Corn futures dipped Friday morning. Recent gains have suggested that the harvest lows for corn are now in, which has probably spurred a cycle of short-covering and added advances. However, bulls have to be concerned that this week’s Chinese cancellations of U.S. cargoes due to unapproved GMO contamination will substantially curtail shipments to that country during the weeks ahead. March corn futures were trading 0.75 cent lower at $4.3275/bushel around midsession Friday and May had dipped 0.75 to $4.4125.
Improved South American production prospects are depressing the soy complex. Recent rains have reportedly improved production prospects for the major South American production rather substantially, thereby prompting widespread selling at the CBOT. That news apparently overwhelmed the bullish connotations of a sizeable bean sale posted early this morning. January soybeans fell 5.75 cents to $13.2225/bushel by late Friday morning, while January soyoil sagged 0.08 cents to 40.53 cents/pound, and January soymeal slid $1.8 to $426.3/ton.
Wheat futures were mixed around midday Friday. Ideas that this week’s wheat losses were overdone seemingly supported wheat this morning. Traders may be thinking the market will sustain a rebound from the lows hit this week. Still, production estimates are huge and might be revised upward on next Tuesday’s WASDE report. March CBOT wheat futures skidded 1.5 cents to $6.505/bushel just before lunchtime Friday, while March KCBT wheat futures edged down 0.75 cent to $6.945, and March MWE futures slipped 2.25 to $6.82.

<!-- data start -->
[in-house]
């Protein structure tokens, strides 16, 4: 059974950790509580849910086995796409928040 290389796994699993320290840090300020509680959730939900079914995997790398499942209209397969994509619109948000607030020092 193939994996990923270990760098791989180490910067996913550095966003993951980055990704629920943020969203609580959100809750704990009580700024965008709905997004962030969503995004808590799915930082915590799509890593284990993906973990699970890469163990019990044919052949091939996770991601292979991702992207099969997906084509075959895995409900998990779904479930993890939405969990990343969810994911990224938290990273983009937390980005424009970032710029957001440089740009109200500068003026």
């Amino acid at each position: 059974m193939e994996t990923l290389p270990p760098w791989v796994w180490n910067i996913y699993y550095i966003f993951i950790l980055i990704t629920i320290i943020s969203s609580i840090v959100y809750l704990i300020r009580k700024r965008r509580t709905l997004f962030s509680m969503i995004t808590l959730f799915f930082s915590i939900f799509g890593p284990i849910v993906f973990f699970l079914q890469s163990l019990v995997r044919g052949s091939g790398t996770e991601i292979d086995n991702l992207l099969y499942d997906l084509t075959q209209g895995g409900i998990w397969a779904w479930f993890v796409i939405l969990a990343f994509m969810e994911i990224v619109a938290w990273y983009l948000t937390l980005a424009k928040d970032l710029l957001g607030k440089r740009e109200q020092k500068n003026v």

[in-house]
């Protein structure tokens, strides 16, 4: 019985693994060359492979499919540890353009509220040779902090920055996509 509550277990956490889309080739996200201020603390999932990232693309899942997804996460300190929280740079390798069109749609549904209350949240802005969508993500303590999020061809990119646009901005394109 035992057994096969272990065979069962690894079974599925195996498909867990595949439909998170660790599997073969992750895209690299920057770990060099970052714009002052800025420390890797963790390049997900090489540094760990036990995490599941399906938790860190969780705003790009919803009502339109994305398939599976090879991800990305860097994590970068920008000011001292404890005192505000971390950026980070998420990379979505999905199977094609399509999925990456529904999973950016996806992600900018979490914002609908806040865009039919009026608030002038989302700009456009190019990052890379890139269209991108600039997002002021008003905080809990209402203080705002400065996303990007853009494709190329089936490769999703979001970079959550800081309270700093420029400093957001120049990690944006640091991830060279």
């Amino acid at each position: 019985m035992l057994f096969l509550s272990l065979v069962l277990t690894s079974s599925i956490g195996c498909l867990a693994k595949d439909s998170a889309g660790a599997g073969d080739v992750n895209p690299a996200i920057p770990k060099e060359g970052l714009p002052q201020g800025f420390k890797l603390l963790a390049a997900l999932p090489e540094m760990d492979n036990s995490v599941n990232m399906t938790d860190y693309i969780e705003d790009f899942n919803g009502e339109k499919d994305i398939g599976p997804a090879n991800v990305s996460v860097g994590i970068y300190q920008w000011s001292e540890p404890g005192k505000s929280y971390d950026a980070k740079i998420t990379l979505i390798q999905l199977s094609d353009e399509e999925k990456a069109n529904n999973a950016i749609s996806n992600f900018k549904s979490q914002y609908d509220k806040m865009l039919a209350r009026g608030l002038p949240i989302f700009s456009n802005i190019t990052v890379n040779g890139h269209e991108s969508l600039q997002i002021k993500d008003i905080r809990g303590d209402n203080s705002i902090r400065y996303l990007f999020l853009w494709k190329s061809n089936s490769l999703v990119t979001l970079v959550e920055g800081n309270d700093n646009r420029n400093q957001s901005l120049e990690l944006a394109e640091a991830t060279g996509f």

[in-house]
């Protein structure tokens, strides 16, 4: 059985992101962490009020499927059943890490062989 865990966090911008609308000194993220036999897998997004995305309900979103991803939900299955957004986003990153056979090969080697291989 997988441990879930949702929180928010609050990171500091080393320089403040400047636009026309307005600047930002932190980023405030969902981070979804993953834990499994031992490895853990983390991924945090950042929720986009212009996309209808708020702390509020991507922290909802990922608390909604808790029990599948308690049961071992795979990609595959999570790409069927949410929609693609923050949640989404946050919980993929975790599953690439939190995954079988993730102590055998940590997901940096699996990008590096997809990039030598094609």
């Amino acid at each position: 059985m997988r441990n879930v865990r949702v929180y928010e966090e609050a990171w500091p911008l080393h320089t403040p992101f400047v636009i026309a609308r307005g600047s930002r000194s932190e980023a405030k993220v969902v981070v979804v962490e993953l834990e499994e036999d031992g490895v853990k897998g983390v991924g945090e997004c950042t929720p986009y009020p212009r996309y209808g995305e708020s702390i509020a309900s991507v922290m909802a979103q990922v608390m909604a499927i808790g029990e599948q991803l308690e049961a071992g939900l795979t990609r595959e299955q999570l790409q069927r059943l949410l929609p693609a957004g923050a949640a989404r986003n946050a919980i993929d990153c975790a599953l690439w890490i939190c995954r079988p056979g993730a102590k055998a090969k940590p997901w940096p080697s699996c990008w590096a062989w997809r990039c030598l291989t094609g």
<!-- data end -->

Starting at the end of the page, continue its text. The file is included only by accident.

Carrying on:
Cattle futures remained weak after Thursday’s ugly breakdown. The cattle market had numerous reasons to break out to the upside Thursday, but fell sharply instead. The CME drop also prompted cash weakness across the Great Plains, thereby adding to the downward pressure. Ultimately, demand concerns, as emphasized by midday wholesale weakness, appear to be weighing upon the market. February cattle futures slid 0.05 cents to 132.85 cents/pound by late Friday morning, while the April contract lost 0.02 to 133.72. Meanwhile, January feeder cattle rose 0.22 cents to 164.35 cents/pound, while March feeders gained 0.17 to 164.60.
Hog futures remained generally weak. This week’s decline in direct market priced continued Thursday, thereby weighing rather heavily upon CME futures. Wholesale values fell sharply on the midday report, thereby keeping CME prices under pressure. February hog futures declined 0.17 cents at 88.50 cents/pound early Friday morning, while June sank 0.05 to 99.45.